This is taken from an article posted on CNN.com written by Shelby Lin Erdman dated 02/18/2020:
(CNN) – States with the highest rates of melanoma cases linked to ultraviolet radiation are spread across the United States on the East and West coasts, in Hawaii and in landlocked states, according to a study published Monday in the International Journal of Cancer.
Melanoma is one of the most rapidly increasing cancers in the United States, jumping 2% per year between 2005 and 2015 in both men and women, the study found, with an estimated 151,000 cases a year by 2030 up from just over 96,000 in 2019, if current trends continue.
It is also the deadliest type of all skin cancers and linked to UV radiation exposure in nearly 95% of all cases in the United States. It’s potentially preventable, because diagnoses are associated with “excessive sun exposure and indoor tanning,” the authors said.
“High indoor tanning prevalence among teen girls in the late 1990s is likely a contributing factor,” said lead study author Dr. Farhad Islami, a cancer epidemiologist with the American Cancer Society, referring to the rising number of melanoma diagnoses.
The strength of ultraviolet radiation is generally measured by UV index and is higher in the United States closer to the equator, including Southern states, California and Hawaii, researchers said.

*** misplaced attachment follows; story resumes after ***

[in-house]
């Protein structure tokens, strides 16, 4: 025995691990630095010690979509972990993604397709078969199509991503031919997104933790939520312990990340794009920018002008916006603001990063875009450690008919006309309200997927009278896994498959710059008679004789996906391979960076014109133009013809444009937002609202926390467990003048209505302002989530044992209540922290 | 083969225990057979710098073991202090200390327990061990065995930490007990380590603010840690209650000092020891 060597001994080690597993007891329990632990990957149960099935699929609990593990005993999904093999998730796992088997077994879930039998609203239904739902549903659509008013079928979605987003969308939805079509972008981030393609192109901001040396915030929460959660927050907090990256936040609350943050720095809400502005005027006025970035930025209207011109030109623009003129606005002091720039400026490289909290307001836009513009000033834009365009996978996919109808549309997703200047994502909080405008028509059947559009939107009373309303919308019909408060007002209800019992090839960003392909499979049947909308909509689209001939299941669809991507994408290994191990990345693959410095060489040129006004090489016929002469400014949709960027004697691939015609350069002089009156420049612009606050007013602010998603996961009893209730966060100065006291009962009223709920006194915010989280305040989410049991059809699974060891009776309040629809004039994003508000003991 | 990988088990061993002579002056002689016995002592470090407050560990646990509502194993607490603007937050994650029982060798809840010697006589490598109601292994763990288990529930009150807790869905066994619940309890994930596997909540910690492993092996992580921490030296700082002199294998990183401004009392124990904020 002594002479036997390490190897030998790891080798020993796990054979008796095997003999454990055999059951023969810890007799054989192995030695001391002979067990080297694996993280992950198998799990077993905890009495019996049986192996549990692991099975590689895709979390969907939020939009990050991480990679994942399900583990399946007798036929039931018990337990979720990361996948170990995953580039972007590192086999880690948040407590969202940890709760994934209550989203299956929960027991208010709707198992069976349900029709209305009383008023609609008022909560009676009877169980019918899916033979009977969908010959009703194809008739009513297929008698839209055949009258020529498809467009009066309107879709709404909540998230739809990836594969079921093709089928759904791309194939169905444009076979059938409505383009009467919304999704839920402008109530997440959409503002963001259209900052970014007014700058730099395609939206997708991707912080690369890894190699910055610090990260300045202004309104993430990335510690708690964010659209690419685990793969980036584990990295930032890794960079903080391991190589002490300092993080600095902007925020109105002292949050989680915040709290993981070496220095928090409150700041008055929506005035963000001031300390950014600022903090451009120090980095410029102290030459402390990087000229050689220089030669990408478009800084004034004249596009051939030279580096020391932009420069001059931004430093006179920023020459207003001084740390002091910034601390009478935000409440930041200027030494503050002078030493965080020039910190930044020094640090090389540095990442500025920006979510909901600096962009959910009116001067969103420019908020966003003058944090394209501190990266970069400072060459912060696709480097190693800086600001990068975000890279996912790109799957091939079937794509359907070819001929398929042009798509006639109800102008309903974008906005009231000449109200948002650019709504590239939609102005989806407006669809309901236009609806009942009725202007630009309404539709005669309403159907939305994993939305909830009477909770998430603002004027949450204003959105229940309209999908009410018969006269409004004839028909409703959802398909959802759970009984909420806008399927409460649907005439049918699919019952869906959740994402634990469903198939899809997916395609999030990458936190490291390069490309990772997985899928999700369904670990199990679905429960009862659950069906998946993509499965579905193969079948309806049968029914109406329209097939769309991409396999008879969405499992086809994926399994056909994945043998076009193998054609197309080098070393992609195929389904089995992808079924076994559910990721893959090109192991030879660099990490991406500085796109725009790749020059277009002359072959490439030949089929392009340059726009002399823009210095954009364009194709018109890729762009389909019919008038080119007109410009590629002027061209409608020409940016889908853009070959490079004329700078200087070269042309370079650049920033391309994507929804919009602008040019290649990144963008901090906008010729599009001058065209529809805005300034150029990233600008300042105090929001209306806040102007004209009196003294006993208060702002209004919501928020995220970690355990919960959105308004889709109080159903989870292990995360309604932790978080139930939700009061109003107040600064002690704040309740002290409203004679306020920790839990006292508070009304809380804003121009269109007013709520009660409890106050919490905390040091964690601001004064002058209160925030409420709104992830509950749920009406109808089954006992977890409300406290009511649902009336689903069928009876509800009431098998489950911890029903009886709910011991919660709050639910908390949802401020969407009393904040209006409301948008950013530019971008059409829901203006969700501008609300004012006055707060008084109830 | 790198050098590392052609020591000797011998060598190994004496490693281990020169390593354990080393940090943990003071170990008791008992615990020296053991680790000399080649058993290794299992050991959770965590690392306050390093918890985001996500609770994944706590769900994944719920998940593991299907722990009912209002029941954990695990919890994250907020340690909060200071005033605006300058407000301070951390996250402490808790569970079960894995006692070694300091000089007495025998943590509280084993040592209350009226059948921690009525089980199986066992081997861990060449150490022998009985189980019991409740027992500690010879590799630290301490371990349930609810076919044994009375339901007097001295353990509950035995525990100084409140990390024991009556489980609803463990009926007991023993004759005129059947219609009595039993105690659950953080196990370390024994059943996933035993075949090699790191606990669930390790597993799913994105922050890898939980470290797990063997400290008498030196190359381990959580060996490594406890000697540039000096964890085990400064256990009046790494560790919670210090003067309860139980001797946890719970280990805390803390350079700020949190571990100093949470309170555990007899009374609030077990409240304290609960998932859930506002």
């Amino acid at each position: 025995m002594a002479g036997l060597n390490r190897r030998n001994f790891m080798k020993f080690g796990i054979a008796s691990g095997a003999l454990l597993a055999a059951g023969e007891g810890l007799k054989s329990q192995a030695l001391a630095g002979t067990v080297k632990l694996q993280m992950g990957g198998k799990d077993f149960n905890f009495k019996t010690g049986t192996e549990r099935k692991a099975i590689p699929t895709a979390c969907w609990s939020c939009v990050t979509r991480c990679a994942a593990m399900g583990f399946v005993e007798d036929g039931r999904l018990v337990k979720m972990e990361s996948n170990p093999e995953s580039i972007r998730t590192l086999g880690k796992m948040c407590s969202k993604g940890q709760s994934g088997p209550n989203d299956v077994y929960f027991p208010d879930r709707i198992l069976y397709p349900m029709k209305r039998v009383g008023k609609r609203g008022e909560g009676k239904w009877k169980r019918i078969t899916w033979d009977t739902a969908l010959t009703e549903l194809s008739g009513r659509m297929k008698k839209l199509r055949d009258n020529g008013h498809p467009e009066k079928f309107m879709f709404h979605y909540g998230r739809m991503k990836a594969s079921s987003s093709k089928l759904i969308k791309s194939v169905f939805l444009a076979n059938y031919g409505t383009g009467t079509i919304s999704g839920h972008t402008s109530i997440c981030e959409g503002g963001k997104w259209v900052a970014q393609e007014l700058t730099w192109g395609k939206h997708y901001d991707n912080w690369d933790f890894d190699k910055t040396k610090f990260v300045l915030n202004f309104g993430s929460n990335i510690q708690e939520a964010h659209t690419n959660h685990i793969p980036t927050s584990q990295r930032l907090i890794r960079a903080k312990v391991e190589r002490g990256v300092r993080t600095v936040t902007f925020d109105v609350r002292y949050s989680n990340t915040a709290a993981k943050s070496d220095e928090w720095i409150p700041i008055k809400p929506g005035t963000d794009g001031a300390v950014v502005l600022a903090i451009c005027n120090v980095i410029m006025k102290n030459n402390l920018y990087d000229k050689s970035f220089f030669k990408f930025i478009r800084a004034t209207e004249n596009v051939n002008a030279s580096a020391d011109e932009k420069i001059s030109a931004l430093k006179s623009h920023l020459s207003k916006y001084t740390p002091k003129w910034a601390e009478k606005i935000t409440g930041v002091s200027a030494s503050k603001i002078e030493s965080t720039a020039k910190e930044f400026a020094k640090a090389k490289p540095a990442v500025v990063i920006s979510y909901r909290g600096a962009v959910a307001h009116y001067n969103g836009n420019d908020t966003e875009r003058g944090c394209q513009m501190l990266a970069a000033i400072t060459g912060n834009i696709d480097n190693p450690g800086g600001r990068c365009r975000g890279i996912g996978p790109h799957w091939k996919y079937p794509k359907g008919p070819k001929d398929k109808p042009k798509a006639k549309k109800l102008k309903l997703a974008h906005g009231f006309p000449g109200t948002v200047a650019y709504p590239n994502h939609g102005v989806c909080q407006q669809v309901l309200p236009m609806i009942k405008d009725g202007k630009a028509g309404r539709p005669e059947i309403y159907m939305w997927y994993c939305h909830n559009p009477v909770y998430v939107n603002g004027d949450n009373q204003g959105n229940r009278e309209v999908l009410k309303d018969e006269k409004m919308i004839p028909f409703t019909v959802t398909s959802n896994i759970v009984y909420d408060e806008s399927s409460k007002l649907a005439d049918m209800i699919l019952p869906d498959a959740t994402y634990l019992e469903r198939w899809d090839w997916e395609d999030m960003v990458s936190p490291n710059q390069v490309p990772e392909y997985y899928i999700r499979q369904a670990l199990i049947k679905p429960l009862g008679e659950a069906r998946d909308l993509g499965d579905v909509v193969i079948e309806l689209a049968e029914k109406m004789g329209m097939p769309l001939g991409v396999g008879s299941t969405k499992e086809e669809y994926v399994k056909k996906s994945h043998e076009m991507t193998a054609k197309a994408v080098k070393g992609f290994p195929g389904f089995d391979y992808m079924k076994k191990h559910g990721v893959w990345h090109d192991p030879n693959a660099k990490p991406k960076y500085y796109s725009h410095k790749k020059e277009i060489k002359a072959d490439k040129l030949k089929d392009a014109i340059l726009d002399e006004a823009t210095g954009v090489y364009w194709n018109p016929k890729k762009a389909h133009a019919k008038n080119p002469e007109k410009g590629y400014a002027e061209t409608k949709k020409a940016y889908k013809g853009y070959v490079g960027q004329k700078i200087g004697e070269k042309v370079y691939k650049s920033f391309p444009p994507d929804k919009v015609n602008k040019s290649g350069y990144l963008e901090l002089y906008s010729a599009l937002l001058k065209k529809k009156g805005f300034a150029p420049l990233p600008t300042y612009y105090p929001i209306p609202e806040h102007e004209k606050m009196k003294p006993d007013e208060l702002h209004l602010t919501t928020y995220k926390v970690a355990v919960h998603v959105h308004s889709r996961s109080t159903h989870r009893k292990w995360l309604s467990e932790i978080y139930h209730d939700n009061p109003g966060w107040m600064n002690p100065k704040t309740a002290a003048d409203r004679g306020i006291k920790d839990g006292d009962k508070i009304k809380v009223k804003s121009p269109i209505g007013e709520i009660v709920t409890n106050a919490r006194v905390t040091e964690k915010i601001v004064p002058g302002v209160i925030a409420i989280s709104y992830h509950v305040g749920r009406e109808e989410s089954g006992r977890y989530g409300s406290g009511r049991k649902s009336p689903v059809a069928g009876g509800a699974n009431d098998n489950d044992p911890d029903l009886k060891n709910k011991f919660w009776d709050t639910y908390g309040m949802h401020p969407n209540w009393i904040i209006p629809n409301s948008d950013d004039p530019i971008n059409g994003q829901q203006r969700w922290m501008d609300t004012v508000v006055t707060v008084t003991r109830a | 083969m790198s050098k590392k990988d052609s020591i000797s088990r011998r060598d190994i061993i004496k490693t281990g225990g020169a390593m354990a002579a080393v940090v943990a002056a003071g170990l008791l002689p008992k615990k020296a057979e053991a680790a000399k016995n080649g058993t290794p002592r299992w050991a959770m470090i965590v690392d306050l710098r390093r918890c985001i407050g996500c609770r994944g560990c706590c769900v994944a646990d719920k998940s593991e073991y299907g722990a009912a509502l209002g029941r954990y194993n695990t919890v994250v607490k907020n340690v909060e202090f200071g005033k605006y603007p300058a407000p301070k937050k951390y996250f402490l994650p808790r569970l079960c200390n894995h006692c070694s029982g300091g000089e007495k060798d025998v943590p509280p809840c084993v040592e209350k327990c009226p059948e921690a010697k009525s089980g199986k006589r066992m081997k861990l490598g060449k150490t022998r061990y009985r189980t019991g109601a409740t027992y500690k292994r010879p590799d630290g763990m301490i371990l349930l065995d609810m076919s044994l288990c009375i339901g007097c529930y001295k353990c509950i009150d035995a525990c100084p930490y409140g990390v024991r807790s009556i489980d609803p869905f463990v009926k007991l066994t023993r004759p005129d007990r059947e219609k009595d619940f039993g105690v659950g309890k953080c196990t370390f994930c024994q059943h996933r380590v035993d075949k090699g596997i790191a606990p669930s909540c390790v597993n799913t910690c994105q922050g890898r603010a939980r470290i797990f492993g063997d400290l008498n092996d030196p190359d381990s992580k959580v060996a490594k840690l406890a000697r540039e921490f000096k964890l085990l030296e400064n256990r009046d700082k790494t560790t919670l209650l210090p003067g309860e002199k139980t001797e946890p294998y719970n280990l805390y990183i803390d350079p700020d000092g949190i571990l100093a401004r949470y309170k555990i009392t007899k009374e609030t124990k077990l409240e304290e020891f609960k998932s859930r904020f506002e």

To determine the number of UV-linked melanomas per state, researchers compared cases between 2011 and 2015 with a baseline of expected cases. They used historical data between 1942 and 1954 from melanoma incidence rates in Connecticut, which was the first state with a population-based cancer registry, to come up with a baseline for measurement.
“Indeed, prior to substantial increases during the last 5 decades, melanoma incidence rates in Connecticut were low, less than 2.3 per 100,000 people before 1955,” the study authors said.
The study found overall that UV exposure in the United States accounted for 91% of all melanoma cases diagnosed from 2011 to 2015 and that 94% occurred in non-Hispanic whites.
The rate among non-Hispanic whites specifically varied among states, ranging from 15.1 per 100,000 in Alaska to a high of 65.1 in Hawaii.
Multiple states had UV ray-linked melanoma cases above 25 per 100,000 for non-Hispanic whites, including Delaware, Georgia, California, Maryland, North Carolina, Florida, Oregon, South Carolina, Washington, New Jersey, New Hampshire, Vermont, Utah, Minnesota, Idaho, Kentucky and Alabama.
The states with the highest UV-attributable incidence rates among all residents were:
“These variations likely reflect a combination of state differences in the strength of solar UV radiation, regular or intermittent participation in outdoor activities (even intermittent sun exposure increases melanoma risk), sun protection, indoor tanning and early detection activities,” researchers said.
The study found improved strategies for sun protection, such as increased use of sunscreens and limiting activities in the sun to mornings or later afternoons, are needed to modify behaviors.
“The burden of UV-attributable melanoma is considerably high in all states, underscoring the need for broad implementation and enforcement of preventive measures across states to reduce UV radiation exposure from excessive sun exposure and indoor tanning, with priority for states with a higher burden,” the authors concluded.
Reference to the full article can be found here.